Report on mung bean field activities – Oct 17-Nov. 2, 2019 Mung bean (Vigna radiata L.): Protein-rich legume for diet diversification and malnutrition reduction in Senegal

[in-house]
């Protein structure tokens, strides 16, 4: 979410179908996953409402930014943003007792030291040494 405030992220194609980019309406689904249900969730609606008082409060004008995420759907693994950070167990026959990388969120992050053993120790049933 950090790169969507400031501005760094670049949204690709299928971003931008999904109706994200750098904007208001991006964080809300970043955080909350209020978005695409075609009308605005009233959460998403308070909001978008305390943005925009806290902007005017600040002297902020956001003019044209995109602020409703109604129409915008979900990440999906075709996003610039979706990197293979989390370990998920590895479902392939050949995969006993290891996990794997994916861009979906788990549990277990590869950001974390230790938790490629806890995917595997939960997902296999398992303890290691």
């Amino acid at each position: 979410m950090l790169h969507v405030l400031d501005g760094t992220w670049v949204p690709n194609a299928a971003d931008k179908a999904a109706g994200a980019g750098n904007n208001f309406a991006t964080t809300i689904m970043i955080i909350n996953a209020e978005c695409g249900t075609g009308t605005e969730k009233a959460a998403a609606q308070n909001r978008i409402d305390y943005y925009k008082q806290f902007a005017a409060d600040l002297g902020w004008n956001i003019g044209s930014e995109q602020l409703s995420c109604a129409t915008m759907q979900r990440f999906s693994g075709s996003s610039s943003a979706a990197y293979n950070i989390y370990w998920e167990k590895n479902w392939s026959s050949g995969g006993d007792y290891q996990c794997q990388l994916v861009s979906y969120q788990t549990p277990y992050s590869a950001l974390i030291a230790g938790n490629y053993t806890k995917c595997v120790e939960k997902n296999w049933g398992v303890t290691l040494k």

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Lessons learned from the first round of mung bean cultivation from “Why mung bean for Senegal”. • Mung bean’s appealing quality for Senegal includes its quick and aggressive start, short season or early maturing (50-65 days from planting to harvest), its dual use for food and livestock feed, and high market value. • Mung bean is well adapted to Senegal’s climate and growing conditions include drought tolerance, and adaptation to marginal soils, relatively low nutrient requirements, and low management requirements. • Mung bean can be used as a food, livestock feed, or cover crop. As a food, dried beans (whole or split) may be consumed with staple crops such as rice or millet. Mung bean, thus, represents a major addition to the limited legume crops and supplement to cereal-based diets in Senegal. • Mung bean producers from Senegal’s river valley (floodplain recession), may have competitive advantage compared to those growing mung bean under rain-fed and/or irrigation regimes. This is due to the high water-holding capacity of the heavy clay soil. • Positive feedback on new/alternative crop (mung bean) as a means to diversify the cropping systems, add potential income to the household and contribute to dietary diversification of the community. • Positive feedback from women included the ease and desirability of mung bean harvest, food preparation, and utilization (taste good). • The meetings and field visits provided opportunity for the farmers to interact with each other, school officials, reginal and local facilitators and VT/CPI project leaders. Mung bean also provided a platform for all the stakeholders involved to discuss diet diversification and malnutrition reduction at the community level. • Overall, the excitement surrounding the introduction, production and consumption of mung bean in the St. Louis region of Senegal has been incredibly exciting and encouraging. • We observed no reservation or uncertainty on how to handle/manage a new and unfamiliar crop like mung bean.